Yes indeed, I have tremendous faith in our amazing youth, and I truly believe that we have a very bright future ahead. – Randolph Randy Camp

*(photo: Me standing amid high school students after a meet-the-author/book talk discussion.)

More at http://www.goodreads.com/randolphcamp

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Glimmer of Hope


One of my childhood joys was riding my bike through the back roads of Spotsylvania County. Sometimes, my cousins, my brothers and I would ride together. I’ll never forget this one particular summer’s day when I was riding alone. I was slowly pedaling pass a white house with green-trimmed windows. I heard a young voice yell out “Randy! Randy!” From around the corner of the house one of my classmates was excitedly waving ‘hello’. I slowed to a stop and we chatted about how our summer break was going and how we both were wondering who our teachers would be once school starts in several weeks. We were both unapologetic book nerds and the kind of “weird” kids who couldn’t wait to go back to school. Our friendly chat was abruptly cut short when the front door hastily flew open and her angry, red-faced father yelled and ordered her to “Get in the house!”

Growing up as a Black kid in America certainly wasn’t easy. Many people of color could tell you countless stories of walking casually along the country road or city sidewalk and someone yells out a derogatory word from a passing vehicle. When I was a kid I would always wish and hope that things would get better between the races. It seems as though I was always looking for that glimmer of hope.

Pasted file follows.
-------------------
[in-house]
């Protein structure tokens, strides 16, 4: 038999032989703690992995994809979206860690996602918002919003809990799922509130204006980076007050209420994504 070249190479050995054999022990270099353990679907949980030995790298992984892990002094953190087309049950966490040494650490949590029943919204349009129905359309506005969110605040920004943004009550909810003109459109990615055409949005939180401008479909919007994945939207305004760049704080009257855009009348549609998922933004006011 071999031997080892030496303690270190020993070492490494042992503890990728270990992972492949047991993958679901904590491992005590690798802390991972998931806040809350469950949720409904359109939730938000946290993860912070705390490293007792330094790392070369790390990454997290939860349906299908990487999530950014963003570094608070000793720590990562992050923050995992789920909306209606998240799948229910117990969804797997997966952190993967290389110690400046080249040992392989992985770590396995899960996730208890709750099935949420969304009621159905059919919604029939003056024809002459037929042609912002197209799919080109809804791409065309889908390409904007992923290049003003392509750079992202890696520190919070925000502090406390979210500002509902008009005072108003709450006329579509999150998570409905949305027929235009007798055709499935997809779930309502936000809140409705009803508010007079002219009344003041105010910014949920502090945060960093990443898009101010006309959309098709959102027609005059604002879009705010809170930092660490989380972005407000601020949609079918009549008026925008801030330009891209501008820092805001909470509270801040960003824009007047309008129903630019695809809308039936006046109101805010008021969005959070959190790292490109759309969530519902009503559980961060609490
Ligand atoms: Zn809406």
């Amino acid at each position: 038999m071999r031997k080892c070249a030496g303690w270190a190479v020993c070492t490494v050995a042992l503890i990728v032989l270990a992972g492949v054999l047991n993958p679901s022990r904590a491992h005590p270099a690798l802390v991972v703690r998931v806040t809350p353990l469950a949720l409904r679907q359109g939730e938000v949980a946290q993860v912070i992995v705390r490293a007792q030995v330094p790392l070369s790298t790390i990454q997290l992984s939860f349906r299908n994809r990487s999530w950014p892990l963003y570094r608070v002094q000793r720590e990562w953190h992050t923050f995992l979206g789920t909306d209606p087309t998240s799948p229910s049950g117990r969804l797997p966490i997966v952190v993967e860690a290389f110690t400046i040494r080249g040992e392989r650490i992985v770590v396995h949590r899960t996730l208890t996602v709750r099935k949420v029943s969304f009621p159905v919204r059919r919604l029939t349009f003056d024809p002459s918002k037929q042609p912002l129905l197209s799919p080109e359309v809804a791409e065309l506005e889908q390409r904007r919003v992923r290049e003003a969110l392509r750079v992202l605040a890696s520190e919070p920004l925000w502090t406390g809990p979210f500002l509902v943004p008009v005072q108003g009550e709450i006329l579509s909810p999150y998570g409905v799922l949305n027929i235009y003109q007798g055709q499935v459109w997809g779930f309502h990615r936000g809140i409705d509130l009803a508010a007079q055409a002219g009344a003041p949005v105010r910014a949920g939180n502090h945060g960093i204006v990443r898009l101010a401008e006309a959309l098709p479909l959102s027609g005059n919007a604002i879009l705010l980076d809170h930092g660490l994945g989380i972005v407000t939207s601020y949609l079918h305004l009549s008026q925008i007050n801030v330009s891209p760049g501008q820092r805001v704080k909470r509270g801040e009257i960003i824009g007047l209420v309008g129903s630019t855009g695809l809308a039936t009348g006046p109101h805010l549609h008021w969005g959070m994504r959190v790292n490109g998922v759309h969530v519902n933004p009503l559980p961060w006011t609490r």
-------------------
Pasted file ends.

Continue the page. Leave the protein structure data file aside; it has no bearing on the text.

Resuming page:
Nowadays, as I strongly advocate “start with one person at a time”, I wholeheartedly believe that things will get better, and my proof and example of my faith and hope stems from one of many personal life experiences. Remember the young White classmate who I was chatting with on that summer’s day and her racist father told her to “get in the house!”…Well, she had moved away from her racist father and now owns a small independent bookstore near the Virginia-Maryland state line. We still keep in touch, and she proudly has my four books on full display near the entrance of her store, especially ‘Wet Matches’, she says, as it carries the message of “don’t judge anybody.”

We’re in the fall of 2017 and America is seemingly regurgitating history, instead of moving wisely forward and learning from it. My message to everyone (especially to those kids out there who are currently wishing and hoping that things will get better) is to keep doing what you’re doing and please don’t fall into the trap of negativity. There are far more positive people in this world than negative ones, and you’re certainly one of the good ones. And that glimmer of hope for a better world will come from you. – Randolph Randy Camp

More at https://www.amazon.com/author/randolphcamp

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You Are Important Too

Randy Camp Writer

All of our goals and dreams start with a vision. It’s our own fear sometimes that stops us from our own potential. If you’ve been dreaming about becoming your own boss, perhaps, opening up your own restaurant but you’ve talked yourself out of actually pursuing it, well, it’s time for you to stop doubting yourself and just go for it! Sit down tonight and begin to write down all of your special dishes you’ve enjoyed making for your family and others over the years. Envision the patrons at the tables reading your colorful menu. If you’ve always wanted to write a novel then stop talking about it and write your opening sentence. And then you have to envision the image or artwork on the front cover. If you want that desk job with that decent salary then envision yourself sitting there at that big oak desk talking on the phone or typing that big important executive memo. We work all day for others, allowing and helping others to pursue their dreams, but what about your goals? How much time are you devoting to your own dreams and goals? Don’t become that bitter, grumpy person later in life because you’d let your dream wither away. You are important. Your dreams and goals are important. Your goals and dreams can be realized, just envision it! – Randolph Randy Camp

More at http://www.goodreads.com/randolphcamp

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Human Error

Randolph Randy Camp